Screening: Freightened

  • Presidio Trust 50 Moraga Avenue San Francisco, CA, 94129 United States

When it comes to cargo shipping (which is how 90% of everything arrives), what are the true costs to our ocean and the people and marine life that depend on it?

Find out on Thursday, June 8. In honor of World Oceans Day, the IOFF and Presidio Trust present a special free screening of Freightened: The Real Price of Shipping as part of the Presidio Dialogues series.

It's free to attend, but registration is required. This event will almost certainly sell out, so register soon!

Thursday, June 8
Presidio Dialogues: World Oceans Day Screening of Freightened
6:00 pm - 7:30 pm
Presidio Officer's Club, 50 Moraga Avenue
San Francisco, CA
FREE to attend | Registration is required | Register

About the film

Freightened: The Real Price of Shipping
Denis Delestrac, 2016, 52 min

Ninety percent of the goods we consume in the West are manufactured in far-off lands and brought to us by ship. The cargo shipping industry is a key player in world economy and forms the basis of our very model of modern civilization; without it, it would be impossible to fulfill the ever-increasing demands of our societies. Yet the functioning and regulations of this business remain largely obscure to many, and its hidden costs affect us all. Taking us on a journey over seas and oceans, Freightened reveals in an audacious investigation the many faces of world-wide freight shipping and sheds light on the consequences of an all-but-visible industry.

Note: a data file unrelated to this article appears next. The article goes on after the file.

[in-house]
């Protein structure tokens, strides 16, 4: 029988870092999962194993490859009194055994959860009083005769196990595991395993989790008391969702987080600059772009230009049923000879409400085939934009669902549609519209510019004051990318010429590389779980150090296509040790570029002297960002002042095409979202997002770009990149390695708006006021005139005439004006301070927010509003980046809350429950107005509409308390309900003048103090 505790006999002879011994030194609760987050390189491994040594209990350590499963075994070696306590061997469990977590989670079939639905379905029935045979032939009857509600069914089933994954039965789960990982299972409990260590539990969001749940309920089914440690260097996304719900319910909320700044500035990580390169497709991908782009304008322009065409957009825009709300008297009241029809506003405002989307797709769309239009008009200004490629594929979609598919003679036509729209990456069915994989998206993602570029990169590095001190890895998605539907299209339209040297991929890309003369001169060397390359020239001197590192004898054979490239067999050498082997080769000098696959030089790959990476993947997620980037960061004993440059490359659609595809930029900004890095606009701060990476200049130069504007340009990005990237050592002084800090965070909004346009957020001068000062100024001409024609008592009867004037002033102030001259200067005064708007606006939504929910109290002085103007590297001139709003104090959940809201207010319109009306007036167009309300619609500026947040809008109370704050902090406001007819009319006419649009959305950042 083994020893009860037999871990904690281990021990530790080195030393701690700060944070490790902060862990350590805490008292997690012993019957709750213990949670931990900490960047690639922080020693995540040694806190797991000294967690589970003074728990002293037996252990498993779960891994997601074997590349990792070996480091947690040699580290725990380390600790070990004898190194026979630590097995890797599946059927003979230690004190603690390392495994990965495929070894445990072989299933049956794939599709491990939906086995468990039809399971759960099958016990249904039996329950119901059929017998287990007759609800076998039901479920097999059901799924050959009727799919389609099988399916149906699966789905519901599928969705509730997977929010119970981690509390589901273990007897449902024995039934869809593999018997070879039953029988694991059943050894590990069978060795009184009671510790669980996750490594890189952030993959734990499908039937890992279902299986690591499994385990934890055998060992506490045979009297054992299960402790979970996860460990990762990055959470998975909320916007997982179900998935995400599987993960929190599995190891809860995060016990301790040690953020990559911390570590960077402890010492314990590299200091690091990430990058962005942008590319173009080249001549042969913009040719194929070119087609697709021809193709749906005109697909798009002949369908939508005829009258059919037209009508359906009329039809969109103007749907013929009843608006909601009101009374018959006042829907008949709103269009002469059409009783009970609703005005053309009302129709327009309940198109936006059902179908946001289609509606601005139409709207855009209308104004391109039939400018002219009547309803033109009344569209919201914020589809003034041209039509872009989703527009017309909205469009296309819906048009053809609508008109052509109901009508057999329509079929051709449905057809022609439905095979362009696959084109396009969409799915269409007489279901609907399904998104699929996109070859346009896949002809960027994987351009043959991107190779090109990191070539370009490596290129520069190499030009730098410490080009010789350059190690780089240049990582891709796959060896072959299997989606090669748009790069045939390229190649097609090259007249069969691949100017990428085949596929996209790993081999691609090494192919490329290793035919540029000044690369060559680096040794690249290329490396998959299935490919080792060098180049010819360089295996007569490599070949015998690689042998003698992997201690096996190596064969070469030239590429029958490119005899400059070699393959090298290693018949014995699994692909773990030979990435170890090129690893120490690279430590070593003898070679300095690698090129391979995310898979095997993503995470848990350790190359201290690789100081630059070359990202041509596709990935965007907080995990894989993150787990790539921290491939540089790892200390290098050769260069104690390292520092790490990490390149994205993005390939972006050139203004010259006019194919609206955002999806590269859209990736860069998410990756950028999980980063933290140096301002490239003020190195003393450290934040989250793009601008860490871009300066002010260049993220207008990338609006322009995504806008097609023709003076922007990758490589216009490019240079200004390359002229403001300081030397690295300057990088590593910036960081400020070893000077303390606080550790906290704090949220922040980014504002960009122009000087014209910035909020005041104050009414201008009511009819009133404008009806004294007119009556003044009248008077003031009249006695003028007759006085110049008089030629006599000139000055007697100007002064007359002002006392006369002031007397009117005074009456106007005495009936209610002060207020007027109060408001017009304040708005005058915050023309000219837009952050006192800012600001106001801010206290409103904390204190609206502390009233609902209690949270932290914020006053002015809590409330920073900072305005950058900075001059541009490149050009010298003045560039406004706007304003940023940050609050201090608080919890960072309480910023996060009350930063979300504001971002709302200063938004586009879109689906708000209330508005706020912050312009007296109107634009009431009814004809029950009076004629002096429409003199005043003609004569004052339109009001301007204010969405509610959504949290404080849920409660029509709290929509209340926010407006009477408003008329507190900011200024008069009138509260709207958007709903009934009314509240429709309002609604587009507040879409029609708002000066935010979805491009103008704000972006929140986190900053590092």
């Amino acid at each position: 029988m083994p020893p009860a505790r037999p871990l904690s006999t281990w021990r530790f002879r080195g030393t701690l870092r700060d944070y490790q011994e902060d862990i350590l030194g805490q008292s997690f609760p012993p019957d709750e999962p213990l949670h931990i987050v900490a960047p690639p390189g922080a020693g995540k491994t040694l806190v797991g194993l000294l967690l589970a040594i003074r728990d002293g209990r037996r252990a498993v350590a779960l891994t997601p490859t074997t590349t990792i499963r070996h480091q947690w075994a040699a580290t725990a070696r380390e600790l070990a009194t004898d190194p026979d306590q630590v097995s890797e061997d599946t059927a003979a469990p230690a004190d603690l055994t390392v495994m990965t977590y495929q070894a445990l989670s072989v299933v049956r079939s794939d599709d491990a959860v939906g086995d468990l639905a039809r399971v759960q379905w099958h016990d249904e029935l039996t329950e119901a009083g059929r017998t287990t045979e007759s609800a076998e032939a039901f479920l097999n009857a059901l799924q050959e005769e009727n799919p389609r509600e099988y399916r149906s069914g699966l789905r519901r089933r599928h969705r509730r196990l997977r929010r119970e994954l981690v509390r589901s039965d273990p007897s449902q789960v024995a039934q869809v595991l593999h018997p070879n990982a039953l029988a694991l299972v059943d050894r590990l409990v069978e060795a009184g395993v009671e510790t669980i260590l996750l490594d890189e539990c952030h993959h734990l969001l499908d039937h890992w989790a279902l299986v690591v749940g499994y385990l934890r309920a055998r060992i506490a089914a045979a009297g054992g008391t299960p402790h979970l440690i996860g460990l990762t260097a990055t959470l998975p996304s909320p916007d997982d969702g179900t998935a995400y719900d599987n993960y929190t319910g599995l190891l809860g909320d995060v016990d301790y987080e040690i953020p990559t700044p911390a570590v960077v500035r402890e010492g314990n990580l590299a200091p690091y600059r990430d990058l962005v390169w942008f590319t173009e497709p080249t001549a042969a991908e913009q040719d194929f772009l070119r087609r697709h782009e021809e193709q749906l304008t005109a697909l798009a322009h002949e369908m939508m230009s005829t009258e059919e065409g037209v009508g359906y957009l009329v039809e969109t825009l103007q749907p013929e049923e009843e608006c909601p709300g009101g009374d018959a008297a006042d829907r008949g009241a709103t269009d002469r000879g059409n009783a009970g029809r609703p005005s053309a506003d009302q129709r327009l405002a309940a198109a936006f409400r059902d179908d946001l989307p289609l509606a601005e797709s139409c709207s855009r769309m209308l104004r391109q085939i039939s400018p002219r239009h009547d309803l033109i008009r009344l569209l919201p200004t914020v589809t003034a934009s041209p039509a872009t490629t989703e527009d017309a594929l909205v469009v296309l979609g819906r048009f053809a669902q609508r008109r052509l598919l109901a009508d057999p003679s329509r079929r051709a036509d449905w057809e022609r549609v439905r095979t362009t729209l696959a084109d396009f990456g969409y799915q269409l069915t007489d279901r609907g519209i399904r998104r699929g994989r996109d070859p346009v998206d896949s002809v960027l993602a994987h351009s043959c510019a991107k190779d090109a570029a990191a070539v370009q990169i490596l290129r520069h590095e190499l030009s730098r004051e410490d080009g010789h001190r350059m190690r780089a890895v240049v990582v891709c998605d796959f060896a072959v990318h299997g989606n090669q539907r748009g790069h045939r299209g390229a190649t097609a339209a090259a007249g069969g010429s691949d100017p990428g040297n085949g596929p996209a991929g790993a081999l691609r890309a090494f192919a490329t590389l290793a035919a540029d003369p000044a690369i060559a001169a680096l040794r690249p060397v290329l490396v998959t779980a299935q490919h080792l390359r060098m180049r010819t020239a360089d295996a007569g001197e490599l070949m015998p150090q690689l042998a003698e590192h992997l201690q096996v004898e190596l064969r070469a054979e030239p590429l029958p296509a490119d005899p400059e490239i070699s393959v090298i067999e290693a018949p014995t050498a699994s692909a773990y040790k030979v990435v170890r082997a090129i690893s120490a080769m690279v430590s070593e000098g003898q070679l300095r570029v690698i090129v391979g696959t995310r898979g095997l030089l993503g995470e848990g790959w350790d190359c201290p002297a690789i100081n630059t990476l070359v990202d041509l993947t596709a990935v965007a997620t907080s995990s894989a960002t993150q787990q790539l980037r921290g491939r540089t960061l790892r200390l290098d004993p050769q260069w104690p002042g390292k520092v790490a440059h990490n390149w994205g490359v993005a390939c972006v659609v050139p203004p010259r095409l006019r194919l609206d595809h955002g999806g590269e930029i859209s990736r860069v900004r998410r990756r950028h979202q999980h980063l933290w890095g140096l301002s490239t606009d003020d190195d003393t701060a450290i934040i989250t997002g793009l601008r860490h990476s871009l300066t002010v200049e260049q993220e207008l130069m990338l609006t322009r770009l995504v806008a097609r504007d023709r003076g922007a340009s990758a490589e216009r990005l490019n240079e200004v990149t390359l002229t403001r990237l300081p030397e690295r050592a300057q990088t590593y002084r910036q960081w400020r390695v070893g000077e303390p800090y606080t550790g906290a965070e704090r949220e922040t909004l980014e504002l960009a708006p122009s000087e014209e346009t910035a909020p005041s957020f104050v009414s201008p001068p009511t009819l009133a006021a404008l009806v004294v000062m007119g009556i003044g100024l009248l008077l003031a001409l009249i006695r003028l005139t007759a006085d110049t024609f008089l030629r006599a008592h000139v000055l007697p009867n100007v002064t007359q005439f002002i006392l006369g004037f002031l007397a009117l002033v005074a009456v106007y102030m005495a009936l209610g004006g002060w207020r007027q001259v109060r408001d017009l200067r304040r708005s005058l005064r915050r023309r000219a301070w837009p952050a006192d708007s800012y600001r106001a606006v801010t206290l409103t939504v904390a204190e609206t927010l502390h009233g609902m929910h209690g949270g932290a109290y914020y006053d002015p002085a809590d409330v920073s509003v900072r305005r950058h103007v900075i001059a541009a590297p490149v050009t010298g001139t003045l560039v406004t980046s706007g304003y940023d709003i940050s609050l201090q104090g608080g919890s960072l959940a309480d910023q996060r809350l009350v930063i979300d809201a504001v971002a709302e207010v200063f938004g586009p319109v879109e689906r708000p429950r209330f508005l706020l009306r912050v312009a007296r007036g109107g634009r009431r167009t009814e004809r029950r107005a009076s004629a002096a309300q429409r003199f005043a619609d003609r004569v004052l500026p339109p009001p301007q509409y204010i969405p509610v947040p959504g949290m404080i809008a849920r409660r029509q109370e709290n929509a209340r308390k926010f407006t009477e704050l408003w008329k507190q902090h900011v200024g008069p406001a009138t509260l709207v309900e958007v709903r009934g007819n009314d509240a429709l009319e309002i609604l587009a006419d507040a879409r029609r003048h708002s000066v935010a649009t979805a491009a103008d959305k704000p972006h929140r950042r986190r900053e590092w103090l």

Produced by Polar Star Films | Coproduced by La Compagnie des Taxi-Brousse

About the filmmaker

Denis Delestrac is the award-winning filmmaker of Freightened as well as Sand Wars, Pax Americana, Banking Nature, and the IMAX films Mystery of the Nile and Arabia. Denis has worked as a photojournalist, staff writer, and managing editor for several daily and monthly publications in the U.S., France (Le Monde), and Spain. He also co-wrote the book "The Future Society" with intellectual Noam Chomsky.

 

Top photo: Suzanne Harle, Freightened